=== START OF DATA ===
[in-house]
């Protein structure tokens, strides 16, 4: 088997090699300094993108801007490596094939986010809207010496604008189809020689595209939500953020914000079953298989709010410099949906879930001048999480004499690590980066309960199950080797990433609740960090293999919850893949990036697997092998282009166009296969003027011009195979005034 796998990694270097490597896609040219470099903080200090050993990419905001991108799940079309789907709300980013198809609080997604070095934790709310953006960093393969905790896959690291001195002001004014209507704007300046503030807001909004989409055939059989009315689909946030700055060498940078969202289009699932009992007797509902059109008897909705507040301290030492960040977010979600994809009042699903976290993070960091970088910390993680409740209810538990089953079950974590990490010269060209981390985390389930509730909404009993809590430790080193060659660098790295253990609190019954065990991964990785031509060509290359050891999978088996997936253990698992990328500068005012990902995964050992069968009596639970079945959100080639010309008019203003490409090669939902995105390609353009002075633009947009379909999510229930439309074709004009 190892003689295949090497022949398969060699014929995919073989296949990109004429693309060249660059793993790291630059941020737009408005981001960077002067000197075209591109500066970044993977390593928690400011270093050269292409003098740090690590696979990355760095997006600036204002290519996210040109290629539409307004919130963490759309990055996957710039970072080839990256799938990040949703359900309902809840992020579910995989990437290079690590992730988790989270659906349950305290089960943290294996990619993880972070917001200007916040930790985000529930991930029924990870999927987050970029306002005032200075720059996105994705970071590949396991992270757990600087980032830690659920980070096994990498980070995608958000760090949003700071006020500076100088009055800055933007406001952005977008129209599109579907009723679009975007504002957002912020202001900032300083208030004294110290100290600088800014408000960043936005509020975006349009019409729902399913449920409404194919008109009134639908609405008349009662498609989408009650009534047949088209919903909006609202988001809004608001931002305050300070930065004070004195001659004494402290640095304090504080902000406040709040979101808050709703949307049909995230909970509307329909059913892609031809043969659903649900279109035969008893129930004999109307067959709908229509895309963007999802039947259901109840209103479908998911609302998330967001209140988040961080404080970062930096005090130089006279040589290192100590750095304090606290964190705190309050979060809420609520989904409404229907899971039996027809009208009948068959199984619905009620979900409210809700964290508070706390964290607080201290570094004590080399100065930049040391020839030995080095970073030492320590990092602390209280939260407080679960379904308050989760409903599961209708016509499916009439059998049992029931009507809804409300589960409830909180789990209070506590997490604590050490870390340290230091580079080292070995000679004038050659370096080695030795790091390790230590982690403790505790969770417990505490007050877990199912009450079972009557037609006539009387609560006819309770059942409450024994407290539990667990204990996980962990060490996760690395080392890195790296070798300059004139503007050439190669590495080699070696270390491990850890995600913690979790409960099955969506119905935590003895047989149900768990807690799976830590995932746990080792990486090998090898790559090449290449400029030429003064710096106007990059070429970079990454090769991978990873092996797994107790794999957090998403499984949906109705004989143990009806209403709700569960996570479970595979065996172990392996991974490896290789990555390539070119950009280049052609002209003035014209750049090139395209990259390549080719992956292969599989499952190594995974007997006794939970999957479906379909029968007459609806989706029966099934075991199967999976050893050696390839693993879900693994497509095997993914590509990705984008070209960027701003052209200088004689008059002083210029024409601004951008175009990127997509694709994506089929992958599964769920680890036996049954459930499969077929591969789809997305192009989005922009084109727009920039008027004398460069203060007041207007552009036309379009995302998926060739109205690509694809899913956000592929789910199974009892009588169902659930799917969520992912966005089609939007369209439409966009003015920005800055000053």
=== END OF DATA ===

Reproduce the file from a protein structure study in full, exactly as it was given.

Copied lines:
[in-house]
């Protein structure tokens, strides 16, 4: 088997090699300094993108801007490596094939986010809207010496604008189809020689595209939500953020914000079953298989709010410099949906879930001048999480004499690590980066309960199950080797990433609740960090293999919850893949990036697997092998282009166009296969003027011009195979005034 796998990694270097490597896609040219470099903080200090050993990419905001991108799940079309789907709300980013198809609080997604070095934790709310953006960093393969905790896959690291001195002001004014209507704007300046503030807001909004989409055939059989009315689909946030700055060498940078969202289009699932009992007797509902059109008897909705507040301290030492960040977010979600994809009042699903976290993070960091970088910390993680409740209810538990089953079950974590990490010269060209981390985390389930509730909404009993809590430790080193060659660098790295253990609190019954065990991964990785031509060509290359050891999978088996997936253990698992990328500068005012990902995964050992069968009596639970079945959100080639010309008019203003490409090669939902995105390609353009002075633009947009379909999510229930439309074709004009 190892003689295949090497022949398969060699014929995919073989296949990109004429693309060249660059793993790291630059941020737009408005981001960077002067000197075209591109500066970044993977390593928690400011270093050269292409003098740090690590696979990355760095997006600036204002290519996210040109290629539409307004919130963490759309990055996957710039970072080839990256799938990040949703359900309902809840992020579910995989990437290079690590992730988790989270659906349950305290089960943290294996990619993880972070917001200007916040930790985000529930991930029924990870999927987050970029306002005032200075720059996105994705970071590949396991992270757990600087980032830690659920980070096994990498980070995608958000760090949003700071006020500076100088009055800055933007406001952005977008129209599109579907009723679009975007504002957002912020202001900032300083208030004294110290100290600088800014408000960043936005509020975006349009019409729902399913449920409404194919008109009134639908609405008349009662498609989408009650009534047949088209919903909006609202988001809004608001931002305050300070930065004070004195001659004494402290640095304090504080902000406040709040979101808050709703949307049909995230909970509307329909059913892609031809043969659903649900279109035969008893129930004999109307067959709908229509895309963007999802039947259901109840209103479908998911609302998330967001209140988040961080404080970062930096005090130089006279040589290192100590750095304090606290964190705190309050979060809420609520989904409404229907899971039996027809009208009948068959199984619905009620979900409210809700964290508070706390964290607080201290570094004590080399100065930049040391020839030995080095970073030492320590990092602390209280939260407080679960379904308050989760409903599961209708016509499916009439059998049992029931009507809804409300589960409830909180789990209070506590997490604590050490870390340290230091580079080292070995000679004038050659370096080695030795790091390790230590982690403790505790969770417990505490007050877990199912009450079972009557037609006539009387609560006819309770059942409450024994407290539990667990204990996980962990060490996760690395080392890195790296070798300059004139503007050439190669590495080699070696270390491990850890995600913690979790409960099955969506119905935590003895047989149900768990807690799976830590995932746990080792990486090998090898790559090449290449400029030429003064710096106007990059070429970079990454090769991978990873092996797994107790794999957090998403499984949906109705004989143990009806209403709700569960996570479970595979065996172990392996991974490896290789990555390539070119950009280049052609002209003035014209750049090139395209990259390549080719992956292969599989499952190594995974007997006794939970999957479906379909029968007459609806989706029966099934075991199967999976050893050696390839693993879900693994497509095997993914590509990705984008070209960027701003052209200088004689008059002083210029024409601004951008175009990127997509694709994506089929992958599964769920680890036996049954459930499969077929591969789809997305192009989005922009084109727009920039008027004398460069203060007041207007552009036309379009995302998926060739109205690509694809899913956000592929789910199974009892009588169902659930799917969520992912966005089609939007369209439409966009003015920005800055000053």